Over the last few days we've discussed why contrarian betting is a smart long-term strategy, which sports and bet types to target and how to identify profitable betting against the public opportunities. Now it's time to put all of these guidelines into action so bettors can make smart contrarian decisions on their own. In other words, we've mapped out the theoretical contrarian blueprint, now we need to apply it literally to the sports betting market.
Contrarian betting operates on the premise of first knowing where the public is. The vast majority of the time Average Joes will bet on the favorite, the home team and the over. However, this isn't always the case.
The public almost never wants to bet on an underdog. Why? Because underdogs are perceived to be the inferior team and casual bettors are psychologically programmed to want to bet on the superior team. However, while it doesn't happen often, every now and again the public will fall in love with an underdog. Maybe the team has a compelling storyline that ropes them into rooting for them. Or maybe the public overvalues the underdog and thinks they're getting too many points to pass up.
In these rare instances that the public bets heavily in favor of an underdog, or "loads up" on an underdog, it signals pure and unique bias. This creates rare contrarian value to bet on favorites.
For example, let's say the North Carolina Tar Heels are traveling to Cameron Indoor Stadium to face the Duke Blue Devils in the most heavily bet game of the night in college basketball. Both teams have impressive winning records and high rankings. The oddsmakers open Duke as a 5-point favorite on its home court. Typically the public would be all over Duke as a big-name team and home favorite on a short spread, but because of its equally impressive opponent, the public says 5 points is too much to lay with Duke, so Average Joes load up on North Carolina + 5. After all, UNC could even win the game straight up. How can you not take the points?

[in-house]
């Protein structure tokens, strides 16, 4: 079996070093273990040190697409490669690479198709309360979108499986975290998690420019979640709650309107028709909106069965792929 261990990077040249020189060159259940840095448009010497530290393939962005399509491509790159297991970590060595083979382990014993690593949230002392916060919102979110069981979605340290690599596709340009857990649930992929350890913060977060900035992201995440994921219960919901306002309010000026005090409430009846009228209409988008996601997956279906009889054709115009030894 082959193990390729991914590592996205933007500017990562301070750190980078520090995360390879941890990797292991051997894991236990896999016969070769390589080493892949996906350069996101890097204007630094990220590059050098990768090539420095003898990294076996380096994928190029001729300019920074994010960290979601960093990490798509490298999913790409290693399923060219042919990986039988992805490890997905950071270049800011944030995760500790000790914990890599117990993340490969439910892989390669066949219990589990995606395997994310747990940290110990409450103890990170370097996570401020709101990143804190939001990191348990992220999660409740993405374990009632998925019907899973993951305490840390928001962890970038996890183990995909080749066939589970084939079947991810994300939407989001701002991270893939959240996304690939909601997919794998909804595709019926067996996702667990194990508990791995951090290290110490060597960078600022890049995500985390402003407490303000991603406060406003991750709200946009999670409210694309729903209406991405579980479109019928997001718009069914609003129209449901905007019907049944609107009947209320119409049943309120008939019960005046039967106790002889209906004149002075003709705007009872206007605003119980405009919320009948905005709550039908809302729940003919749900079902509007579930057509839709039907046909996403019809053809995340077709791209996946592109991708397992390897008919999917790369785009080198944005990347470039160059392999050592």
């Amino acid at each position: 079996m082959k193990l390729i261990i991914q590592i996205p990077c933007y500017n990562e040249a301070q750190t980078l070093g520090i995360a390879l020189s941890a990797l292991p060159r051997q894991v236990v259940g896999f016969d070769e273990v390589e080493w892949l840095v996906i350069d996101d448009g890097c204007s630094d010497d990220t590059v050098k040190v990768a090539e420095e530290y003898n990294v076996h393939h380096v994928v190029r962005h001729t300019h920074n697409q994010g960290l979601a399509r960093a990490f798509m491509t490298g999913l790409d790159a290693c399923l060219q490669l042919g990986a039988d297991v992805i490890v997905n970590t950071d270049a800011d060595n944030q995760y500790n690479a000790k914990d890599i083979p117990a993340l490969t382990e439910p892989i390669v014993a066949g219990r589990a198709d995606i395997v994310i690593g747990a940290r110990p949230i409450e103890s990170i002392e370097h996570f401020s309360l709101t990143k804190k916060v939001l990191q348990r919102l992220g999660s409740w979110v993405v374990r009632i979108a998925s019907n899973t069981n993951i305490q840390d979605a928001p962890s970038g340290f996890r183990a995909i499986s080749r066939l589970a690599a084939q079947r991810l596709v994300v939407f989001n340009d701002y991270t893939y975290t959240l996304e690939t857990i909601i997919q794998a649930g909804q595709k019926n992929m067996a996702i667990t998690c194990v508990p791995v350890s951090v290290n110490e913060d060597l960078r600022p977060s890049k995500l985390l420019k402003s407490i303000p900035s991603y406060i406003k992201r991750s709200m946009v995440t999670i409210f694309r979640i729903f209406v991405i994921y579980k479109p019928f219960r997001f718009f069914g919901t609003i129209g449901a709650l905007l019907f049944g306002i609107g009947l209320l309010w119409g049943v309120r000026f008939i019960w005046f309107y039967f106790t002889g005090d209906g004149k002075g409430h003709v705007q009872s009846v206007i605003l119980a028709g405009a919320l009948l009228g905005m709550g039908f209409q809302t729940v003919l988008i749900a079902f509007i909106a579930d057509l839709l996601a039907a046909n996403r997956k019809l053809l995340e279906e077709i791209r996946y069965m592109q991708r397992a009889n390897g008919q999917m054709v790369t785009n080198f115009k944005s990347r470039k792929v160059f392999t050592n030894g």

Maybe 70% of bets are hammering the Tar Heels + 5. This heavily lopsided betting creates liability for the house, which means the sportsbooks would then be rooting for Duke to cover.
Anytime the public bets heavily on an underdog, contrarian bettors are afforded the unique opportunity to bet an undervalued favorite. This is popularly referred to as "Fading the Trendy Dog." In this case, betting Duke -5 would be a smart pick for savvy contrarian bettors.
Always remember: Dogs have value when they are unpopular because you can capitalize on public bias and extract additional value in the form of shaded or inflated lines. However, once dogs become popular, they lose their favor. Betting on an unpopular dog means you are placing yourself on the house’s side. But betting on a popular dog means you are betting against the house, which you never want to do because the house always wins.
The same Fade The Trendy Dog system can be applied to totals. Just like favorites, public bettors love taking the over because it's much more fun to root for a high-scoring, entertaining game. However, just as there are rare situations where the public falls in love with an underdog, there are rare situations where the public falls in love with an under.
For example, maybe the Los Angeles Dodgers are facing the Washington Nationals. Two of the best pitchers in baseball are facing off with Clayton Kershaw taking on Stephen Strasburg. The total for the game is 7.5 runs. The public sees two studs on the mound and automatically thinks it will be a low-scoring 2-1 or 3-2 game. As a result, they load up on the under to the tune of 75% of bets or more. With such heavy under betting, this creates a unique opportunity to bet against the public and sweat a rare contrarian over.
Long story short, while the public will back favorites, home teams and overs the vast majority of the time, this doesn't mean it's a guarantee 100% of the time. Situations exist where going contrarian means backing a favorite or an over. And while they are rare, they present excellent contrarian value because it represents heavier than usual public bias.
It takes a lot for an Average Joe to bet a underdog or under, so when they all load up on that side, it's the ultimate bias play to go against. The overall premise is simple: Bet against the public and place yourself on the side of the house. Fade the Trendy Dog and Contrarian Overs are one of the few opportunities that contrarian bettors get to bet a favorite and over but still bet against the public.